Marshall and his son received more than 5,000 votes and won first place.

“I never intended for it to be this big,” he said of the attention his photo has received. “It was just a friendly competition between fellow cancer dads and people showing support for their loved ones who have fought cancer.”

Gabriel is doing well, Marshall told ABC News. Though a small portion of the tumor still remains, it hasn’t grown. He receives scans once every three months, with his next MRI scheduled for next week.

Though he could never have anticipated the response, Marshall expressed his gratitude.

“It’s amazing,” he said. “I’m glad that I can kind of spread awareness for the childhood cancer community.”

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What We Know About the First Zika Vaccine Trial by Inovio Pharmaceuticals

iStock/Thinkstock(NEW YORK) — A U.S. company has announced the first clinical trial of a Zika vaccine intended to prevent the virus from spreading further.

Inovio Pharmaceuticals announced on Monday it will start a Phase I safety trial of their potential vaccine in the next few weeks. Here’s what we know about this first vaccine candidate.

How does a Phase I trial work?

Inovio Pharmaceuticals has gained approval from the U.S. Food and Drug Administration to test the safety of the vaccine in 40 volunteers, according to a statement from the company.

The first trial will be a Phase I trial, which means the goal is to ensure the vaccine is safe to use. The volunteers who get the vaccine will not be exposed to the Zika virus, but researchers will take note of any side effects they develop from the vaccine itself.

“Small groups of people three or four or five in a group are usually [given] different doses in a vaccine,” by researchers, Dr. William Schaffner, an infectious disease expert at Vanderbilt University Medical Center, told ABC News. Researchers, “then test their blood afterwards to see what their response is.”

How does it work?

This type of a vaccine uses a dead version of the virus to prime the immune system to build up a resistance and create specific proteins that target the virus. Part of the virus’ DNA will be injected into the volunteers in the vaccine.

If the vaccine is deemed safe to use from this early trial, it will be expanded to a Phase II trial. It’s during the Phase II and Phase III trial that researchers will look to see if the vaccine is effective at preventing a Zika virus infection.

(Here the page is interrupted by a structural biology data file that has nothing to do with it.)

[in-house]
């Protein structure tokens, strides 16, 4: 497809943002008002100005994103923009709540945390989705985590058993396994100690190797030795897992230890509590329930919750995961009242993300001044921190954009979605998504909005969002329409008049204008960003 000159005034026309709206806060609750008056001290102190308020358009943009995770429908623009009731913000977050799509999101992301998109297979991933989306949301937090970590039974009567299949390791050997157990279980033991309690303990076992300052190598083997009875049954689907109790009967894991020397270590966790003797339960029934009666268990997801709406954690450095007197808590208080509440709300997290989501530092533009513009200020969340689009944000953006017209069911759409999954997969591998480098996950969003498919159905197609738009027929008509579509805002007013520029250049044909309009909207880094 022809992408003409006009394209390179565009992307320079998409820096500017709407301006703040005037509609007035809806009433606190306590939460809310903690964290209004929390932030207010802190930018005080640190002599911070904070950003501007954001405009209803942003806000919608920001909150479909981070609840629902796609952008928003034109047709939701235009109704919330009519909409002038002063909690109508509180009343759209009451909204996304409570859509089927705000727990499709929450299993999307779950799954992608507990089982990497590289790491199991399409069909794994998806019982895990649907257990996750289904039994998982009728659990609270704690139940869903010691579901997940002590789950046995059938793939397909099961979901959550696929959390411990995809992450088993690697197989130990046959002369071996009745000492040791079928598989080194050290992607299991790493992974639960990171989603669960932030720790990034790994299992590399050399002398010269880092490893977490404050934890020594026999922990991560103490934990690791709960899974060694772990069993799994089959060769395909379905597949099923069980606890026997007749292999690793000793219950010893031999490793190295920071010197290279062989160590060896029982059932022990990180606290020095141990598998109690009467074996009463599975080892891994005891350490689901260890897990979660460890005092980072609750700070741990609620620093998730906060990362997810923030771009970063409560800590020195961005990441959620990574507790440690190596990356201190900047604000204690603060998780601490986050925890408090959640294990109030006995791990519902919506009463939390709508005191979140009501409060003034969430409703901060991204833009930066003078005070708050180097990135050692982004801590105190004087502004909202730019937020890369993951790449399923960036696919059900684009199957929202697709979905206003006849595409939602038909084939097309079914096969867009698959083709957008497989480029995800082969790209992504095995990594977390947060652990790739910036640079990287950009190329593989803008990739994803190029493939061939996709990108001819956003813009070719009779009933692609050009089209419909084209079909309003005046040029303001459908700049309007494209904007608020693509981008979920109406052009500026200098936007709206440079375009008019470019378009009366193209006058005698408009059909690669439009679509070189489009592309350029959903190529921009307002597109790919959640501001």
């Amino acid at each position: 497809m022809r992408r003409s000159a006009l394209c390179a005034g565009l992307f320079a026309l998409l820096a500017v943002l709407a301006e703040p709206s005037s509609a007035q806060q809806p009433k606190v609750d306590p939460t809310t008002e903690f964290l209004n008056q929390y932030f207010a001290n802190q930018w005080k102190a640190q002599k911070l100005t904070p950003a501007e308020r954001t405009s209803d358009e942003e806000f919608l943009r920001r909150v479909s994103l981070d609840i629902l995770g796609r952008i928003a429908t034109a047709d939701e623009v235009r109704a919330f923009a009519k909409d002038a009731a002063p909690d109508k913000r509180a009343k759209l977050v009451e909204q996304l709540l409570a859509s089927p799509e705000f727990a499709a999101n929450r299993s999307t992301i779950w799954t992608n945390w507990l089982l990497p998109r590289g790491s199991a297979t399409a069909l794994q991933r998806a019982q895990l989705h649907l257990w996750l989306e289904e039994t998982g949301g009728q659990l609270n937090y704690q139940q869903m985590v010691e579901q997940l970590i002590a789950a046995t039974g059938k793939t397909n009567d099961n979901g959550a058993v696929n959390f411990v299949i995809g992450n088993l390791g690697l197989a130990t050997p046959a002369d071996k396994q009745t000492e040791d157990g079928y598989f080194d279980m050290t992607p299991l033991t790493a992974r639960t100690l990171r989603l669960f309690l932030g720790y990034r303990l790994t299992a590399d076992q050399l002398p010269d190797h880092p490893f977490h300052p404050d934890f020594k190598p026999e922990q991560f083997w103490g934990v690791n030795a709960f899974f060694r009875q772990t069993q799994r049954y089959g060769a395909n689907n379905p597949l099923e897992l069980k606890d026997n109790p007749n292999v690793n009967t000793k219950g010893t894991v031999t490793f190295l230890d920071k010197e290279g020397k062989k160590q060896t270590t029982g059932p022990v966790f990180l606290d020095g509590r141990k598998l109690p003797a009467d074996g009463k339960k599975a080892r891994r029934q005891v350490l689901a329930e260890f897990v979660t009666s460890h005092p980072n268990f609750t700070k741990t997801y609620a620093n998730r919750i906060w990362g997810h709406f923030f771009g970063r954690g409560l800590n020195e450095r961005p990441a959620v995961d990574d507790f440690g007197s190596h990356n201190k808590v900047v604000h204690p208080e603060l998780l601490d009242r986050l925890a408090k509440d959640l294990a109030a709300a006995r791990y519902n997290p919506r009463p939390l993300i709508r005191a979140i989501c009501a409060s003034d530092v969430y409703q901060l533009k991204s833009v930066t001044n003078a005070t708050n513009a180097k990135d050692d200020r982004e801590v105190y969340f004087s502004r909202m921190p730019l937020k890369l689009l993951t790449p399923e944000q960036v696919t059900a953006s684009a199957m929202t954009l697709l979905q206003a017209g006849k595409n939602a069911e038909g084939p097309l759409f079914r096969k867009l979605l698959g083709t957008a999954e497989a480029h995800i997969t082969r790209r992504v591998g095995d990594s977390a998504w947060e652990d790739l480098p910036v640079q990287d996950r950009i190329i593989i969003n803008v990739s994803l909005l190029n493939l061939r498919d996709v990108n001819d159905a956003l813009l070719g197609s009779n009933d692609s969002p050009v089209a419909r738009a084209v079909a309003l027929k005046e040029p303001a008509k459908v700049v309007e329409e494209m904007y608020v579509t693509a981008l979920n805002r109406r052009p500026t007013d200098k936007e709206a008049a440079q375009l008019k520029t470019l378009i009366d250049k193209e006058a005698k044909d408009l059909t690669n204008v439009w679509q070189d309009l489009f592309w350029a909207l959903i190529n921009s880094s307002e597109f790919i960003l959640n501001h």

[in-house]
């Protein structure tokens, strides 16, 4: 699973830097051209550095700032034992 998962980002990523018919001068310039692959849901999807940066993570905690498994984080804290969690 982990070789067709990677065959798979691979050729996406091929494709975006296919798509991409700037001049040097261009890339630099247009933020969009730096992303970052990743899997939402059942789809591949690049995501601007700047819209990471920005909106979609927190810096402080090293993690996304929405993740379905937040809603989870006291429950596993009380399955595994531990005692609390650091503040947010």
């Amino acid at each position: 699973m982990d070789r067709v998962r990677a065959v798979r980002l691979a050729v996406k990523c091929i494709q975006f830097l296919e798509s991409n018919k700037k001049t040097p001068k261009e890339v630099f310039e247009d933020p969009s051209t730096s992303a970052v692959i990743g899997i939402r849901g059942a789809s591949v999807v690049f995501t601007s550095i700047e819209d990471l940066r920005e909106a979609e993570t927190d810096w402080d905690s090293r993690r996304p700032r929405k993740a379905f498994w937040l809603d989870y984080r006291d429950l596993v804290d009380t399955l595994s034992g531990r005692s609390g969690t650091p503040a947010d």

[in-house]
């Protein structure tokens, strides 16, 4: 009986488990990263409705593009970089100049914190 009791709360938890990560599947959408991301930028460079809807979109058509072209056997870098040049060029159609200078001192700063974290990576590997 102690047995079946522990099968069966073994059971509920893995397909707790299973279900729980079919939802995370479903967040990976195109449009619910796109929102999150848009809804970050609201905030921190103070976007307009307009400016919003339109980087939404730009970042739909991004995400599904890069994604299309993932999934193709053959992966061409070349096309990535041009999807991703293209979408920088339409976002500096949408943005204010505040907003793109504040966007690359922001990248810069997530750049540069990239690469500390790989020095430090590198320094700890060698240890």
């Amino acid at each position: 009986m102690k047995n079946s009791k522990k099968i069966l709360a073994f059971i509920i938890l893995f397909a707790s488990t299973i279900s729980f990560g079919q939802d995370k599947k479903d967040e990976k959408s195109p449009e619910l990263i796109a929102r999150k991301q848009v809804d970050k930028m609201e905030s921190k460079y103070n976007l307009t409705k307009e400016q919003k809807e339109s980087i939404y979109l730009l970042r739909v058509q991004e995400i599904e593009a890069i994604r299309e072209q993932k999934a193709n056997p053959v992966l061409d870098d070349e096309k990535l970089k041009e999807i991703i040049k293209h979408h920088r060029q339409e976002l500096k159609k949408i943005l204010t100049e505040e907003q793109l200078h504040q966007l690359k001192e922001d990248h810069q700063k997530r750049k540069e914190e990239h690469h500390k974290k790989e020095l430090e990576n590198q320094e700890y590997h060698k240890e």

How long will it take to get results?

The company expects to start administering the vaccine candidate in the next few weeks. The results of this initial study will likely be known later this year.

Dr. Anthony Fauci, director of the National Institute of Allergy and Infectious Diseases at the National Institute of Health, explained Monday at WTOP Radio that Phase I trial results “usually takes maybe four months or so to see if it is safe.”

“This is good news,” Fauci said, speaking about the possibility of finding an effective and safe Zika vaccine.

Schaffner explained it will likely take years before a Zika vaccine can go through the necessary testing to be fully approved.

“It’s still a long tunnel that we get to before we get to any vaccine and one that’s safe,” he explained.

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Some Frozen Vegetables Voluntarily Recalled over Listeria Concerns

iStock/Thinkstock(NEW YORK) — A limited quantity of frozen peas and mixed vegetables are being voluntarily recalled by the National Frozen Food Corporation over fears they could be contaminated with listeria.

Frozen peas and mixed vegetables with the name “Not-Ready-To-Eat” were distributed between Sept. 2, 2015 and June 2, 2016. The National Frozen Foods Corporation detected possible contamination during a sample test, the company said in a statement on Friday. No one has been reported sick as a result of listeria contamination, according to the company.

A full list of the products affected by the recall can be found here. Consumers are recommended to check the date codes on their items and return them for a full refund.